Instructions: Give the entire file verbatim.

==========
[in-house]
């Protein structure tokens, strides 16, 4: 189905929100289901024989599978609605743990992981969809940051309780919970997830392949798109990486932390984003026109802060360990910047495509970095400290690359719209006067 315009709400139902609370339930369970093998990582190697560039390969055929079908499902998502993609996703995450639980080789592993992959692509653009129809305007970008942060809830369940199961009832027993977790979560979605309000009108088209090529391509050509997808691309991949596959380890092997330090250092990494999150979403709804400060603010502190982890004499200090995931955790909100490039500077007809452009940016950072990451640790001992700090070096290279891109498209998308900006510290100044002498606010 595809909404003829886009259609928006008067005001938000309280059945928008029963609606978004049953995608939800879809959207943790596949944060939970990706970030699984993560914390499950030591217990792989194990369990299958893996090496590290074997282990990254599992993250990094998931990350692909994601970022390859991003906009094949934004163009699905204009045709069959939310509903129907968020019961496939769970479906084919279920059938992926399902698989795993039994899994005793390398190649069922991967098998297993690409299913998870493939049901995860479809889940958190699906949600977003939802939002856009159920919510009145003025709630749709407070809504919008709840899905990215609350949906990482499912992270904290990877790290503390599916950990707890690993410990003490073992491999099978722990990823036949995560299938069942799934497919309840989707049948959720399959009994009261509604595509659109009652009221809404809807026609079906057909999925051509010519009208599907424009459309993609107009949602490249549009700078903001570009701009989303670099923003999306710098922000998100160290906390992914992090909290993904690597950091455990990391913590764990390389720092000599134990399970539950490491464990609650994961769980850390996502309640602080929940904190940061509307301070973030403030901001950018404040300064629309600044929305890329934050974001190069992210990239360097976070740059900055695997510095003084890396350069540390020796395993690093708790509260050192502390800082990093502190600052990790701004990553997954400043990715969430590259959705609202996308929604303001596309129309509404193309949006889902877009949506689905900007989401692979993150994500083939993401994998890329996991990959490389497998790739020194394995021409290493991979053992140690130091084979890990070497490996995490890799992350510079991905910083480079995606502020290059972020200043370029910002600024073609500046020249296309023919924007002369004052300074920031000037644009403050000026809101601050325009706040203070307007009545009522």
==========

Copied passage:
[in-house]
């Protein structure tokens, strides 16, 4: 189905929100289901024989599978609605743990992981969809940051309780919970997830392949798109990486932390984003026109802060360990910047495509970095400290690359719209006067 315009709400139902609370339930369970093998990582190697560039390969055929079908499902998502993609996703995450639980080789592993992959692509653009129809305007970008942060809830369940199961009832027993977790979560979605309000009108088209090529391509050509997808691309991949596959380890092997330090250092990494999150979403709804400060603010502190982890004499200090995931955790909100490039500077007809452009940016950072990451640790001992700090070096290279891109498209998308900006510290100044002498606010 595809909404003829886009259609928006008067005001938000309280059945928008029963609606978004049953995608939800879809959207943790596949944060939970990706970030699984993560914390499950030591217990792989194990369990299958893996090496590290074997282990990254599992993250990094998931990350692909994601970022390859991003906009094949934004163009699905204009045709069959939310509903129907968020019961496939769970479906084919279920059938992926399902698989795993039994899994005793390398190649069922991967098998297993690409299913998870493939049901995860479809889940958190699906949600977003939802939002856009159920919510009145003025709630749709407070809504919008709840899905990215609350949906990482499912992270904290990877790290503390599916950990707890690993410990003490073992491999099978722990990823036949995560299938069942799934497919309840989707049948959720399959009994009261509604595509659109009652009221809404809807026609079906057909999925051509010519009208599907424009459309993609107009949602490249549009700078903001570009701009989303670099923003999306710098922000998100160290906390992914992090909290993904690597950091455990990391913590764990390389720092000599134990399970539950490491464990609650994961769980850390996502309640602080929940904190940061509307301070973030403030901001950018404040300064629309600044929305890329934050974001190069992210990239360097976070740059900055695997510095003084890396350069540390020796395993690093708790509260050192502390800082990093502190600052990790701004990553997954400043990715969430590259959705609202996308929604303001596309129309509404193309949006889902877009949506689905900007989401692979993150994500083939993401994998890329996991990959490389497998790739020194394995021409290493991979053992140690130091084979890990070497490996995490890799992350510079991905910083480079995606502020290059972020200043370029910002600024073609500046020249296309023919924007002369004052300074920031000037644009403050000026809101601050325009706040203070307007009545009522």